Yearly more than 1 million children experience the divorce of their parents. The process and trauma these children experience will normally begin long before there is an actual divorce. It will begin with parental disagreements, anger and continue to worsen throughout the divorce process and can often last for many years after the divorce is final.
You can’t take your child’s discomfort away but there are things you can do that will lessen the long lasting effects your divorce will have.
- Utilize Age Appropriate Therapy.It is important to have a third party who can be objective and whose only concern is listening to and putting at ease, the feelings of the child. A child will feel more comfortable expressing anger or sadness to a third party such as a therapist.
- Put Their Feelings First.Stay focused on your children’s needs in spite of your anger, grief and discomfort in the divorce process. Don’t allow your own feelings to get in the way of meeting your child’s needs. Be willing to listen to your child even if what they say is hurtful.
- Pay Attention to Their Moods.Understanding why your child is acting out will help you be more tolerant and aware of their needs. Take notice of when the child may be feeling especially sad or angry. Take extra time to do things with the child that will distract him / her from the problems in the family.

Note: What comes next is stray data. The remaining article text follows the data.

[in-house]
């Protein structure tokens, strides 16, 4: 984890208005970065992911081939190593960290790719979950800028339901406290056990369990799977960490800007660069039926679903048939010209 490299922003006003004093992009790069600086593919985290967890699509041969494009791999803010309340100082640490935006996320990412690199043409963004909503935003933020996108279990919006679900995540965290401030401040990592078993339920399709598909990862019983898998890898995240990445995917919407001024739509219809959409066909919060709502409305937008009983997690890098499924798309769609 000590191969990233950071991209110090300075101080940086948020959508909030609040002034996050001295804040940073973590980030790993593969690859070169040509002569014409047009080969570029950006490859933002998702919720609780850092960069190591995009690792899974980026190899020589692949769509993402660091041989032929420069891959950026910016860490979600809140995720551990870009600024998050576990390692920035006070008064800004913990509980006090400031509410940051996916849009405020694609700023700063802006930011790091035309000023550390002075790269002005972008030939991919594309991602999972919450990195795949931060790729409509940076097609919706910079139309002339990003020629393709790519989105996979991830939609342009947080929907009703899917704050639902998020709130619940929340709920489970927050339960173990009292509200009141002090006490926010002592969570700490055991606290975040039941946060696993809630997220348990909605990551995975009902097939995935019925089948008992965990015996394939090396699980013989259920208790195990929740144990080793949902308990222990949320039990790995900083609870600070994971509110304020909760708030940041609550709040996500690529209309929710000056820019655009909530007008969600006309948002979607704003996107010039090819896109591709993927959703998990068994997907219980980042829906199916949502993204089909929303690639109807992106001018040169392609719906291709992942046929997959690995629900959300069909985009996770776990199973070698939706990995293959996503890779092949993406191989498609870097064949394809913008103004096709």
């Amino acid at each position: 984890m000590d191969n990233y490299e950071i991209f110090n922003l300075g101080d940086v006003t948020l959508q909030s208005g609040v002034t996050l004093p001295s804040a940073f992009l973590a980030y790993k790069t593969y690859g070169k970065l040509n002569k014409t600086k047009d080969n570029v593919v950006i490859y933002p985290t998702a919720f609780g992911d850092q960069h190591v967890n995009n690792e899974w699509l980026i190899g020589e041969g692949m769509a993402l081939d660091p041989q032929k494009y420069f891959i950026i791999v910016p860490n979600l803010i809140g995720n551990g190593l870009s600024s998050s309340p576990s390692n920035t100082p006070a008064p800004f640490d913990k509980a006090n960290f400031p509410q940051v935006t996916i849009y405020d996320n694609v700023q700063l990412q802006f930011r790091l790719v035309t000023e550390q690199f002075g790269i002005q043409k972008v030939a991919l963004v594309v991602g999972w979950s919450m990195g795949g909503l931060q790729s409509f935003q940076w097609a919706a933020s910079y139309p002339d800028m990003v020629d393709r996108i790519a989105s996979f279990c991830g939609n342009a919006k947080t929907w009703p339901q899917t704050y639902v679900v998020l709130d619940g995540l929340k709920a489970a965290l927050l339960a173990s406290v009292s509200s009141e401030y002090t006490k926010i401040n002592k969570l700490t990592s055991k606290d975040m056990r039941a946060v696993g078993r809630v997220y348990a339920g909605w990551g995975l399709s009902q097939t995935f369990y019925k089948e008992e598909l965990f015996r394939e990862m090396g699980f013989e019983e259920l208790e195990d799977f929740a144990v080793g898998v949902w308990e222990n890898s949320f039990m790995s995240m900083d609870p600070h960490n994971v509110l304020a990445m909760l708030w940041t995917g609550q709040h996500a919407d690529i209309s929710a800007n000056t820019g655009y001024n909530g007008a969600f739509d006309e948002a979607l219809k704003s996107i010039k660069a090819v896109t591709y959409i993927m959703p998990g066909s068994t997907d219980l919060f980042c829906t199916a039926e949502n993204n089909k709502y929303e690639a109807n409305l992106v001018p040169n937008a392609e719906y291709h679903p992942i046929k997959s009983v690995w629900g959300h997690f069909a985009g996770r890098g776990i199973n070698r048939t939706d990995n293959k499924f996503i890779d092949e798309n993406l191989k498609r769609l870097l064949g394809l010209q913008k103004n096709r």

- Watch for any Psychosomatic Symptoms. Some children develop migraines or tummy aches. They internalize their pain instead of externalizing it and acting out. If your child begins to complain of aches and pains have them checked out by a doctor to make sure it is nothing serious.
- Continue to be a Parent. Stay involved in your child’s life. The best way to ward off any long lasting effects is to see your child often, plan activities with your child and stay highly visible in your child’s life. It takes two full time parents to help a child get through the divorce process in a healthy manner.
Source for Post: Cathy Meyer's Divorce Support Blog at about.com